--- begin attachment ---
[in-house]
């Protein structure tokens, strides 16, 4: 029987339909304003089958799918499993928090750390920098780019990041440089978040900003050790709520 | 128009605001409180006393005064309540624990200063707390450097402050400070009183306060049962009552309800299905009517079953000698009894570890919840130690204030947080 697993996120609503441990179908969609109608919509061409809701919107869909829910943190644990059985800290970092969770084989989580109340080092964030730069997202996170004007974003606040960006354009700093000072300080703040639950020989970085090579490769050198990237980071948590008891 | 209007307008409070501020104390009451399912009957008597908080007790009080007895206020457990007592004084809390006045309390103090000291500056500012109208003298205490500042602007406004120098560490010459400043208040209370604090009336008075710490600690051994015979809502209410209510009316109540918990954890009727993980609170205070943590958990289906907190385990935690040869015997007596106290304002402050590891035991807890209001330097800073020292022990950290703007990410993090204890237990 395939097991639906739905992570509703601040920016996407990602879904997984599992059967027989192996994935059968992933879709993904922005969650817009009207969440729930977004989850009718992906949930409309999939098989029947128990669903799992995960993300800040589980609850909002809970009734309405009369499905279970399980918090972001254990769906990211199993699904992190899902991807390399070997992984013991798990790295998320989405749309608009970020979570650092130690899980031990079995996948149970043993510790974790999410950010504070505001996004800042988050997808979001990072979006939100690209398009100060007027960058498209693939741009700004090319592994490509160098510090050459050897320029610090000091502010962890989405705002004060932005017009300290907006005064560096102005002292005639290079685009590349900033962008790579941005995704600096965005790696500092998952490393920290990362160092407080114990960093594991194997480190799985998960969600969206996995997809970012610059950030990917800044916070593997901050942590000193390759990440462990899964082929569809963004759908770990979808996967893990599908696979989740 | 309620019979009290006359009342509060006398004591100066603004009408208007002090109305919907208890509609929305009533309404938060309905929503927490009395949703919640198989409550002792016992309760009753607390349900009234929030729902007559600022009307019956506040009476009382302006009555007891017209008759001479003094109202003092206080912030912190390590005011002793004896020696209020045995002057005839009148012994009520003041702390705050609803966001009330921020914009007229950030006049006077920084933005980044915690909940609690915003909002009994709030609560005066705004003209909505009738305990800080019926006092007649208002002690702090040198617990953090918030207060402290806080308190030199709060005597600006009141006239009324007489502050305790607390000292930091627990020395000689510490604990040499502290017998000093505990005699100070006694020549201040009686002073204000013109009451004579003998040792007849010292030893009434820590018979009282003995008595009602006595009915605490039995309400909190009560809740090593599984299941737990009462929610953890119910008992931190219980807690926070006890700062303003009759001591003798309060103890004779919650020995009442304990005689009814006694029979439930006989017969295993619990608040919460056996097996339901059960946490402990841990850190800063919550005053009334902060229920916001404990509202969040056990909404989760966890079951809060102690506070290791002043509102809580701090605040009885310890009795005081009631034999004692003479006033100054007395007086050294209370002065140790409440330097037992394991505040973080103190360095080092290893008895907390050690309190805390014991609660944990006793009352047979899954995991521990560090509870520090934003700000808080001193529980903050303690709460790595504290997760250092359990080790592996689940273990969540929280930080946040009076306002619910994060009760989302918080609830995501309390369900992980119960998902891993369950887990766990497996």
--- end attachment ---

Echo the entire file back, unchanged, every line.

[in-house]
């Protein structure tokens, strides 16, 4: 029987339909304003089958799918499993928090750390920098780019990041440089978040900003050790709520 | 128009605001409180006393005064309540624990200063707390450097402050400070009183306060049962009552309800299905009517079953000698009894570890919840130690204030947080 697993996120609503441990179908969609109608919509061409809701919107869909829910943190644990059985800290970092969770084989989580109340080092964030730069997202996170004007974003606040960006354009700093000072300080703040639950020989970085090579490769050198990237980071948590008891 | 209007307008409070501020104390009451399912009957008597908080007790009080007895206020457990007592004084809390006045309390103090000291500056500012109208003298205490500042602007406004120098560490010459400043208040209370604090009336008075710490600690051994015979809502209410209510009316109540918990954890009727993980609170205070943590958990289906907190385990935690040869015997007596106290304002402050590891035991807890209001330097800073020292022990950290703007990410993090204890237990 395939097991639906739905992570509703601040920016996407990602879904997984599992059967027989192996994935059968992933879709993904922005969650817009009207969440729930977004989850009718992906949930409309999939098989029947128990669903799992995960993300800040589980609850909002809970009734309405009369499905279970399980918090972001254990769906990211199993699904992190899902991807390399070997992984013991798990790295998320989405749309608009970020979570650092130690899980031990079995996948149970043993510790974790999410950010504070505001996004800042988050997808979001990072979006939100690209398009100060007027960058498209693939741009700004090319592994490509160098510090050459050897320029610090000091502010962890989405705002004060932005017009300290907006005064560096102005002292005639290079685009590349900033962008790579941005995704600096965005790696500092998952490393920290990362160092407080114990960093594991194997480190799985998960969600969206996995997809970012610059950030990917800044916070593997901050942590000193390759990440462990899964082929569809963004759908770990979808996967893990599908696979989740 | 309620019979009290006359009342509060006398004591100066603004009408208007002090109305919907208890509609929305009533309404938060309905929503927490009395949703919640198989409550002792016992309760009753607390349900009234929030729902007559600022009307019956506040009476009382302006009555007891017209008759001479003094109202003092206080912030912190390590005011002793004896020696209020045995002057005839009148012994009520003041702390705050609803966001009330921020914009007229950030006049006077920084933005980044915690909940609690915003909002009994709030609560005066705004003209909505009738305990800080019926006092007649208002002690702090040198617990953090918030207060402290806080308190030199709060005597600006009141006239009324007489502050305790607390000292930091627990020395000689510490604990040499502290017998000093505990005699100070006694020549201040009686002073204000013109009451004579003998040792007849010292030893009434820590018979009282003995008595009602006595009915605490039995309400909190009560809740090593599984299941737990009462929610953890119910008992931190219980807690926070006890700062303003009759001591003798309060103890004779919650020995009442304990005689009814006694029979439930006989017969295993619990608040919460056996097996339901059960946490402990841990850190800063919550005053009334902060229920916001404990509202969040056990909404989760966890079951809060102690506070290791002043509102809580701090605040009885310890009795005081009631034999004692003479006033100054007395007086050294209370002065140790409440330097037992394991505040973080103190360095080092290893008895907390050690309190805390014991609660944990006793009352047979899954995991521990560090509870520090934003700000808080001193529980903050303690709460790595504290997760250092359990080790592996689940273990969540929280930080946040009076306002619910994060009760989302918080609830995501309390369900992980119960998902891993369950887990766990497996």